Linux Magazine Online lets us know that Debian will have official LiveCDs with the 5.0 release.
More news about Lenny is that the Debian-Live team headed by Daniel Baumann is working on official live images. With these distributions users can employ Linux off the CD without needing to install it.
The Defensive Computing blog at CNET News has a great introduction to LiveCDs and their practical uses.
Now, another emphatic endorsement – all Windows users should have a Linux Live CD, and, know how to use it.
Tectonic takes a look at the new release of Puppy Linux.
Its been been six months since Puppy Linux 3.01 was released and today Barry Kauler announced Puppy 4.00, aka Dingo. Clocking in at a minimal 87MB download, Puppy 4.00 is a lightweight desktop Linux alternative ideal for low-end machines, or for users who want a little less clutter and more speed from their desktop.
Sun has released the free OpenSolaris LiveCD. Includes all the interesting parts of Solaris, including ZFS, DTrace, containers, etc. Also, you can sign up to have them ship you a CD for free.
Highlighted by the latest Ubuntu Weekly Newsletter (#88), there’s a great tutorial in the Ubuntu forums for transforming an Ubuntu install into a custom LiveCD/DVD.
This HOWTO is about making a live CD/DVD from the main system on your hard drive. This might be desired if you have customized your system and want to have it on CD. It can be useful also if you want to create a recovery CD from scratch, as you can make a minimal system using debootstrap and transform it into a live CD.
Red Hat Magazine has an interview with Jeremy Katz of Fedora, about Live CDs.
In Fedora 9, one of the new features is persistence for Live USBs. Based on the impression I get, this is a feature that is in high demand and probably has quite a number of uses. Where did your motivation for working on this feature come from; was it the demand from the users, or were you scratching your own itch?
Linux.com has a quick review of Puppeee.
Puppy Linux (and, by extension, Puppeee) was written from scratch with two goals in mind: speed and ease of use. Puppy Linux is, indeed, lightning fast — even when running on low-end machines like the Eee PC.
After a long wait since 5.1.1, KNOPPIX 5.3.1 is out as an official public release.
HowtoForge resets the root password of a Linux system with Knoppix.
LifeHacker has an excerpt from the second Knoppix Hacks Book, and asks for comments about everyone’s favorite LiveCD.
After a long time in development, Slax 6 is finally out.
CLICK has news that DSL will get Firefox 2.
Firefox in DSL will move from the current version 1 to the GTK 1 version of Firefox 2. Thats a big deal because a lot of Web sites require at least Firefox 1.5 for full functionality. It means, for one thing that itll be possible to use Google Docs and Spreadsheets with Damn Small Linux.
The folks at Kubuntu have remastered their 7.10 release LiveCD with KDE 4.0.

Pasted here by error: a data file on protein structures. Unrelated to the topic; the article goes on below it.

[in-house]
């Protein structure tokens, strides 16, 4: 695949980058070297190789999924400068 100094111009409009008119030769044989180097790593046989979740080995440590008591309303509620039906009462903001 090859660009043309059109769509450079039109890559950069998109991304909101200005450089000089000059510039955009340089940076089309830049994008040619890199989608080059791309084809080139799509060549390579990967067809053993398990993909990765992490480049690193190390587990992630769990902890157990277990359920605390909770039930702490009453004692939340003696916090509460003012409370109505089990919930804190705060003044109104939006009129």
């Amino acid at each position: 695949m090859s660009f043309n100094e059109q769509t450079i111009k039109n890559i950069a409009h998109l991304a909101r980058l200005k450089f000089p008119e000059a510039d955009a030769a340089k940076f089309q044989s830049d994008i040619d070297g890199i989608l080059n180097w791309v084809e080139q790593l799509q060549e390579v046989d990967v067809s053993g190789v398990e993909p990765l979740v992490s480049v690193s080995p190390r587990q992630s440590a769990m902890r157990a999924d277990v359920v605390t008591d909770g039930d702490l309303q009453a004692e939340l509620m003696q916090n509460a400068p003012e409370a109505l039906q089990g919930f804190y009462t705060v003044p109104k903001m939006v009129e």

Ars Technica’s open source journal has news and links to running a modified Xubuntu 7.10 off a USB flash drive on an Eee laptop. The installer still works too, so installing permanently is an option.
HowtoForge has instructions for building a custom LiveCD out of an Ubuntu based system.
This guide shows how you can create a Live-CD from your Ubuntu Gutsy Gibbon or Linux Mint 4.0 system with a tool called remastersys. Remastersys is available in the Linux Mint romeo repository. You can customize your Ubuntu/Linux Mint system and then let remastersys create an iso image of it which you can then burn onto a CD/DVD.
Phoronix has screenshots from a Fedora 8 Live session.
Red Hat Magazine has instructions for making a Fedora 8 bootable USB flash drive.
I am writing this article on a Windows laptop borrowed from a friend. But fear not, dear reader, for I have not abandoned my free software principles. For while the hard disk of this laptop contains the Windows operating system, I have used a USB key as the boot device, and the laptop is currently running Fedora 8, codenamed “Werewolf.”
openSUSE 10.3 LiveCDs are now available, and like others before them, they can now be used to install an openSUSE system.
From today on the live version of openSUSE 10.3 is available as GNOME or KDE Live CD. Both contain the same software as the 1 CD installation versions from launch time – just as live system.
Phoronix has a review and pics of the first development release of OpenSolaris Project Indiana.
After downloading this ISO (the Developer Preview is only 629MB), the image can be burned to a disc and immediately booted. Project Indiana incorporates a “Slim Install” LiveCD for x86 systems. Just like Ubuntu, Fedora Live, and a number of other Linux distributions, you can boot to this CD and start using it without ever touching the contents of your hard drive.
Lifehacker reviews the latest release of the lightweight Puppy Linux.
Booting Linux from an external drive with the applications and settings of your choice has never been easier after this weeks release of Puppy Linux 3.0. Like Damn Small Linux, Puppy is small enough to fit on a USB thumb drive, and like Knoppix , you can boot it from CD.